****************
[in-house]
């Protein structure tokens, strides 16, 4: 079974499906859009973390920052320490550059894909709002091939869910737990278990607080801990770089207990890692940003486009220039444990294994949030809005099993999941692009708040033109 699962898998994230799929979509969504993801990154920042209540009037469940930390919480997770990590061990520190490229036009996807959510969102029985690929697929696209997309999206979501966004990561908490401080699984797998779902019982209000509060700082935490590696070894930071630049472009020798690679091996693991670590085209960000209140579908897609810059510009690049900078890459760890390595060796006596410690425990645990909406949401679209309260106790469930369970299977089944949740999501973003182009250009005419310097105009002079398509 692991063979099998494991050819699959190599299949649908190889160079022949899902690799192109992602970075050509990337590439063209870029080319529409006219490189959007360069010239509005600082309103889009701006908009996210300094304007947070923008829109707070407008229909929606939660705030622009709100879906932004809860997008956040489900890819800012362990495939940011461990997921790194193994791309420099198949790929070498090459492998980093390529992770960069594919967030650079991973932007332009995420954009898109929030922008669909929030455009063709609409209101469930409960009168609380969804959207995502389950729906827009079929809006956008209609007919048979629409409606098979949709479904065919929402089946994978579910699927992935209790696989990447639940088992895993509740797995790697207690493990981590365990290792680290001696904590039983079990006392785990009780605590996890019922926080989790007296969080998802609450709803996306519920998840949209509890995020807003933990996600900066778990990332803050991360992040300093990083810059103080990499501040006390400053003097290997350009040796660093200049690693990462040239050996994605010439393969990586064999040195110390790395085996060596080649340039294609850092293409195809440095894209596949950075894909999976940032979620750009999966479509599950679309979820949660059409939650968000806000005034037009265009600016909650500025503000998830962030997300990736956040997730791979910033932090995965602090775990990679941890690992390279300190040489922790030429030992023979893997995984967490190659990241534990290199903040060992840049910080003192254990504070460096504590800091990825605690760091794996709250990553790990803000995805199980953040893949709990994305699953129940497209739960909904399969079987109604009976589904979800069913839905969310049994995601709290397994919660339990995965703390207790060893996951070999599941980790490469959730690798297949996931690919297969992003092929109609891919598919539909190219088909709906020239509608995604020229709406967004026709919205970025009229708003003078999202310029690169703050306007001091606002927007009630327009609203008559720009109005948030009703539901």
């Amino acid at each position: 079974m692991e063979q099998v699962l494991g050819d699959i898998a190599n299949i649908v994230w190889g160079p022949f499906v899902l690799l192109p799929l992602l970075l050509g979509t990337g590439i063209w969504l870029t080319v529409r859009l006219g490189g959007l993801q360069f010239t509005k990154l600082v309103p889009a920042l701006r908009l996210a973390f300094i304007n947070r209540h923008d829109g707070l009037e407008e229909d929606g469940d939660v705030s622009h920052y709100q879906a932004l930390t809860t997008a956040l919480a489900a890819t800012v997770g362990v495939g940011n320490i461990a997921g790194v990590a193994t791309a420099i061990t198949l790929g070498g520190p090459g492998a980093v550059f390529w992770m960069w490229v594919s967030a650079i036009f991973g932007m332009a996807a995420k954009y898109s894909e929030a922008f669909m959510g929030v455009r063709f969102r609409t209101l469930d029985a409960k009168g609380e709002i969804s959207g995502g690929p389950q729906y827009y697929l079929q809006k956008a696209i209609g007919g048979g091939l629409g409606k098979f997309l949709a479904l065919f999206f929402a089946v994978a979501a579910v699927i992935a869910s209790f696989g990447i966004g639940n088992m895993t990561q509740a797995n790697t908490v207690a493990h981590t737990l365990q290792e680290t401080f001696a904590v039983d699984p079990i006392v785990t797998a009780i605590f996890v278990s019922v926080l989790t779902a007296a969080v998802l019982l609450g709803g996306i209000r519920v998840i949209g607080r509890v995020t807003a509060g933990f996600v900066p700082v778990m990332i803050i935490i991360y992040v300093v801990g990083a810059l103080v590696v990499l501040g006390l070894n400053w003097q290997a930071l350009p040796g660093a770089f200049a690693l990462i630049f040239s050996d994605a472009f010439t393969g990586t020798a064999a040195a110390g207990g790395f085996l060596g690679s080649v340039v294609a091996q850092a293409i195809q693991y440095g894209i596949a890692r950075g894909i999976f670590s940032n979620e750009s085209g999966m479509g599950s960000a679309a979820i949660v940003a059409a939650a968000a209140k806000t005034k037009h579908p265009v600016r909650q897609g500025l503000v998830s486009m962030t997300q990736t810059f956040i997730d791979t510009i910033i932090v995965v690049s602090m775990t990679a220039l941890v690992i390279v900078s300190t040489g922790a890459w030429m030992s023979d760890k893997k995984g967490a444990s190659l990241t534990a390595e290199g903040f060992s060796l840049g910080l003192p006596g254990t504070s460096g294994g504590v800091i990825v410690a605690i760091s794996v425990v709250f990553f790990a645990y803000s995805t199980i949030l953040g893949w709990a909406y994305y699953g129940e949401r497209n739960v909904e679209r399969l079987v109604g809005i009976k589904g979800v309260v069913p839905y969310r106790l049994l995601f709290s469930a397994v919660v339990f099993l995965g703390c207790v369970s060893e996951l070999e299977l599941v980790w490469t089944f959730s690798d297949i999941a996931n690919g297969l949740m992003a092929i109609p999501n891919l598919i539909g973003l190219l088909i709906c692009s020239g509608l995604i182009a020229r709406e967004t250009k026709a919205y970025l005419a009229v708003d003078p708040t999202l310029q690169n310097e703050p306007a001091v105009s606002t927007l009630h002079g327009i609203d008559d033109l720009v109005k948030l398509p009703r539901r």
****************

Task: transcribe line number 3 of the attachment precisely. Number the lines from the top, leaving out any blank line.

């Amino acid at each position: 079974m692991e063979q099998v699962l494991g050819d699959i898998a190599n299949i649908v994230w190889g160079p022949f499906v899902l690799l192109p799929l992602l970075l050509g979509t990337g590439i063209w969504l870029t080319v529409r859009l006219g490189g959007l993801q360069f010239t509005k990154l600082v309103p889009a920042l701006r908009l996210a973390f300094i304007n947070r209540h923008d829109g707070l009037e407008e229909d929606g469940d939660v705030s622009h920052y709100q879906a932004l930390t809860t997008a956040l919480a489900a890819t800012v997770g362990v495939g940011n320490i461990a997921g790194v990590a193994t791309a420099i061990t198949l790929g070498g520190p090459g492998a980093v550059f390529w992770m960069w490229v594919s967030a650079i036009f991973g932007m332009a996807a995420k954009y898109s894909e929030a922008f669909m959510g929030v455009r063709f969102r609409t209101l469930d029985a409960k009168g609380e709002i969804s959207g995502g690929p389950q729906y827009y697929l079929q809006k956008a696209i209609g007919g048979g091939l629409g409606k098979f997309l949709a479904l065919f999206f929402a089946v994978a979501a579910v699927i992935a869910s209790f696989g990447i966004g639940n088992m895993t990561q509740a797995n790697t908490v207690a493990h981590t737990l365990q290792e680290t401080f001696a904590v039983d699984p079990i006392v785990t797998a009780i605590f996890v278990s019922v926080l989790t779902a007296a969080v998802l019982l609450g709803g996306i209000r519920v998840i949209g607080r509890v995020t807003a509060g933990f996600v900066p700082v778990m990332i803050i935490i991360y992040v300093v801990g990083a810059l103080v590696v990499l501040g006390l070894n400053w003097q290997a930071l350009p040796g660093a770089f200049a690693l990462i630049f040239s050996d994605a472009f010439t393969g990586t020798a064999a040195a110390g207990g790395f085996l060596g690679s080649v340039v294609a091996q850092a293409i195809q693991y440095g894209i596949a890692r950075g894909i999976f670590s940032n979620e750009s085209g999966m479509g599950s960000a679309a979820i949660v940003a059409a939650a968000a209140k806000t005034k037009h579908p265009v600016r909650q897609g500025l503000v998830s486009m962030t997300q990736t810059f956040i997730d791979t510009i910033i932090v995965v690049s602090m775990t990679a220039l941890v690992i390279v900078s300190t040489g922790a890459w030429m030992s023979d760890k893997k995984g967490a444990s190659l990241t534990a390595e290199g903040f060992s060796l840049g910080l003192p006596g254990t504070s460096g294994g504590v800091i990825v410690a605690i760091s794996v425990v709250f990553f790990a645990y803000s995805t199980i949030l953040g893949w709990a909406y994305y699953g129940e949401r497209n739960v909904e679209r399969l079987v109604g809005i009976k589904g979800v309260v069913p839905y969310r106790l049994l995601f709290s469930a397994v919660v339990f099993l995965g703390c207790v369970s060893e996951l070999e299977l599941v980790w490469t089944f959730s690798d297949i999941a996931n690919g297969l949740m992003a092929i109609p999501n891919l598919i539909g973003l190219l088909i709906c692009s020239g509608l995604i182009a020229r709406e967004t250009k026709a919205y970025l005419a009229v708003d003078p708040t999202l310029q690169n310097e703050p306007a001091v105009s606002t927007l009630h002079g327009i609203d008559d033109l720009v109005k948030l398509p009703r539901r």